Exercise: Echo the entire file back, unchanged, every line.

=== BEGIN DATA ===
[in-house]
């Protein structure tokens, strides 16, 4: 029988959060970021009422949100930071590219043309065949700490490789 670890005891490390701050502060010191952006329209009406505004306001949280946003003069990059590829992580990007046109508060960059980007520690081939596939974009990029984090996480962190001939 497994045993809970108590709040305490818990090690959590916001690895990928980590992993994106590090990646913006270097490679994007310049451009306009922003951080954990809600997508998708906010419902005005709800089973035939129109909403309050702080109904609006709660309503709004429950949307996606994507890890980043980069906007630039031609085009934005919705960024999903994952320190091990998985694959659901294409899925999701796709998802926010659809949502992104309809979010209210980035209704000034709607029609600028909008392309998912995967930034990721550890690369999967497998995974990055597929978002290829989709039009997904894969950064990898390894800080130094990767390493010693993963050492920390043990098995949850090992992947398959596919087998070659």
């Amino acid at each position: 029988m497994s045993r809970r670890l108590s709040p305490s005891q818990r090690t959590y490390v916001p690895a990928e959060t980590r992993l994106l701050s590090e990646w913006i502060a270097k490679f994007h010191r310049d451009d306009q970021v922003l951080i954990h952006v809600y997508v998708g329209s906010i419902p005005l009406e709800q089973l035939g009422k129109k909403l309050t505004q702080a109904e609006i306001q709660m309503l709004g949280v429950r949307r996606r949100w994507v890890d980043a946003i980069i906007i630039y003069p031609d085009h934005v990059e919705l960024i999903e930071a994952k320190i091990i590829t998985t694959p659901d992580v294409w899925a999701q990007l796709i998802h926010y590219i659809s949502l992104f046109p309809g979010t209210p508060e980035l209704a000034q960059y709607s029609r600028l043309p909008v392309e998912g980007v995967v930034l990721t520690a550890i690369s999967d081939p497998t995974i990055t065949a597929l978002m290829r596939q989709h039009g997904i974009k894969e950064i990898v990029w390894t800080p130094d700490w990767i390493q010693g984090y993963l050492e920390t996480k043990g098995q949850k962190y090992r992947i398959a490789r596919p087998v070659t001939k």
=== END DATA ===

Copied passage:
[in-house]
């Protein structure tokens, strides 16, 4: 029988959060970021009422949100930071590219043309065949700490490789 670890005891490390701050502060010191952006329209009406505004306001949280946003003069990059590829992580990007046109508060960059980007520690081939596939974009990029984090996480962190001939 497994045993809970108590709040305490818990090690959590916001690895990928980590992993994106590090990646913006270097490679994007310049451009306009922003951080954990809600997508998708906010419902005005709800089973035939129109909403309050702080109904609006709660309503709004429950949307996606994507890890980043980069906007630039031609085009934005919705960024999903994952320190091990998985694959659901294409899925999701796709998802926010659809949502992104309809979010209210980035209704000034709607029609600028909008392309998912995967930034990721550890690369999967497998995974990055597929978002290829989709039009997904894969950064990898390894800080130094990767390493010693993963050492920390043990098995949850090992992947398959596919087998070659």
């Amino acid at each position: 029988m497994s045993r809970r670890l108590s709040p305490s005891q818990r090690t959590y490390v916001p690895a990928e959060t980590r992993l994106l701050s590090e990646w913006i502060a270097k490679f994007h010191r310049d451009d306009q970021v922003l951080i954990h952006v809600y997508v998708g329209s906010i419902p005005l009406e709800q089973l035939g009422k129109k909403l309050t505004q702080a109904e609006i306001q709660m309503l709004g949280v429950r949307r996606r949100w994507v890890d980043a946003i980069i906007i630039y003069p031609d085009h934005v990059e919705l960024i999903e930071a994952k320190i091990i590829t998985t694959p659901d992580v294409w899925a999701q990007l796709i998802h926010y590219i659809s949502l992104f046109p309809g979010t209210p508060e980035l209704a000034q960059y709607s029609r600028l043309p909008v392309e998912g980007v995967v930034l990721t520690a550890i690369s999967d081939p497998t995974i990055t065949a597929l978002m290829r596939q989709h039009g997904i974009k894969e950064i990898v990029w390894t800080p130094d700490w990767i390493q010693g984090y993963l050492e920390t996480k043990g098995q949850k962190y090992r992947i398959a490789r596919p087998v070659t001939k």